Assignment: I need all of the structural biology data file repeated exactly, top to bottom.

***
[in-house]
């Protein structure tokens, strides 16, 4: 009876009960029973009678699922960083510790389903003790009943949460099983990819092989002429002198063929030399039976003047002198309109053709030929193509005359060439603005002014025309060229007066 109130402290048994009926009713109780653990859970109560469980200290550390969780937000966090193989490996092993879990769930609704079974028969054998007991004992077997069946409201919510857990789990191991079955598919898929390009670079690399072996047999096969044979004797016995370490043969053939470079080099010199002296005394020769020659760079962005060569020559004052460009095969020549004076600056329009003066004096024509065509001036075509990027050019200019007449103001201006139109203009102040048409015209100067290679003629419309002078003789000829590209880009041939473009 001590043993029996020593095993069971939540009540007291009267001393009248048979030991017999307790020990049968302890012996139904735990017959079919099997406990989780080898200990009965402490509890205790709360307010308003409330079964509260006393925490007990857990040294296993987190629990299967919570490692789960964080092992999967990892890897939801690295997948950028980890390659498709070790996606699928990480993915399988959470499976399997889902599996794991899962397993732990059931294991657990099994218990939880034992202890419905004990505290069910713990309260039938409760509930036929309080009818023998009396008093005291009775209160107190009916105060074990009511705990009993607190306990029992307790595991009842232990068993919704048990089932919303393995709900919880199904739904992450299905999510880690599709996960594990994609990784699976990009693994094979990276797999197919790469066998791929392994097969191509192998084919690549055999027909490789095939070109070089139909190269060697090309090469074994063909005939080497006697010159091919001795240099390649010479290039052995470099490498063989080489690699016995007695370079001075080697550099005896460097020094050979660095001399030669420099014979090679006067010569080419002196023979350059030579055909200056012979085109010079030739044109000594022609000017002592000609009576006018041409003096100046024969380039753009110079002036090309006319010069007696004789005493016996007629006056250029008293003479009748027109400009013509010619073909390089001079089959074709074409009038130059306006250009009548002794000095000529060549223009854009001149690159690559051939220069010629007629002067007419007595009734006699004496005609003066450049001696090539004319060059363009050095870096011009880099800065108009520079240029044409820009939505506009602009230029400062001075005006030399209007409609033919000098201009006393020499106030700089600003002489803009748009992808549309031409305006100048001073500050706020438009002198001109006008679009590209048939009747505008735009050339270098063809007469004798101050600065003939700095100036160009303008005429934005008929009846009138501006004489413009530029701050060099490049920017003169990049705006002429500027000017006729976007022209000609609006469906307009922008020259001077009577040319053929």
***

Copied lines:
[in-house]
């Protein structure tokens, strides 16, 4: 009876009960029973009678699922960083510790389903003790009943949460099983990819092989002429002198063929030399039976003047002198309109053709030929193509005359060439603005002014025309060229007066 109130402290048994009926009713109780653990859970109560469980200290550390969780937000966090193989490996092993879990769930609704079974028969054998007991004992077997069946409201919510857990789990191991079955598919898929390009670079690399072996047999096969044979004797016995370490043969053939470079080099010199002296005394020769020659760079962005060569020559004052460009095969020549004076600056329009003066004096024509065509001036075509990027050019200019007449103001201006139109203009102040048409015209100067290679003629419309002078003789000829590209880009041939473009 001590043993029996020593095993069971939540009540007291009267001393009248048979030991017999307790020990049968302890012996139904735990017959079919099997406990989780080898200990009965402490509890205790709360307010308003409330079964509260006393925490007990857990040294296993987190629990299967919570490692789960964080092992999967990892890897939801690295997948950028980890390659498709070790996606699928990480993915399988959470499976399997889902599996794991899962397993732990059931294991657990099994218990939880034992202890419905004990505290069910713990309260039938409760509930036929309080009818023998009396008093005291009775209160107190009916105060074990009511705990009993607190306990029992307790595991009842232990068993919704048990089932919303393995709900919880199904739904992450299905999510880690599709996960594990994609990784699976990009693994094979990276797999197919790469066998791929392994097969191509192998084919690549055999027909490789095939070109070089139909190269060697090309090469074994063909005939080497006697010159091919001795240099390649010479290039052995470099490498063989080489690699016995007695370079001075080697550099005896460097020094050979660095001399030669420099014979090679006067010569080419002196023979350059030579055909200056012979085109010079030739044109000594022609000017002592000609009576006018041409003096100046024969380039753009110079002036090309006319010069007696004789005493016996007629006056250029008293003479009748027109400009013509010619073909390089001079089959074709074409009038130059306006250009009548002794000095000529060549223009854009001149690159690559051939220069010629007629002067007419007595009734006699004496005609003066450049001696090539004319060059363009050095870096011009880099800065108009520079240029044409820009939505506009602009230029400062001075005006030399209007409609033919000098201009006393020499106030700089600003002489803009748009992808549309031409305006100048001073500050706020438009002198001109006008679009590209048939009747505008735009050339270098063809007469004798101050600065003939700095100036160009303008005429934005008929009846009138501006004489413009530029701050060099490049920017003169990049705006002429500027000017006729976007022209000609609006469906307009922008020259001077009577040319053929």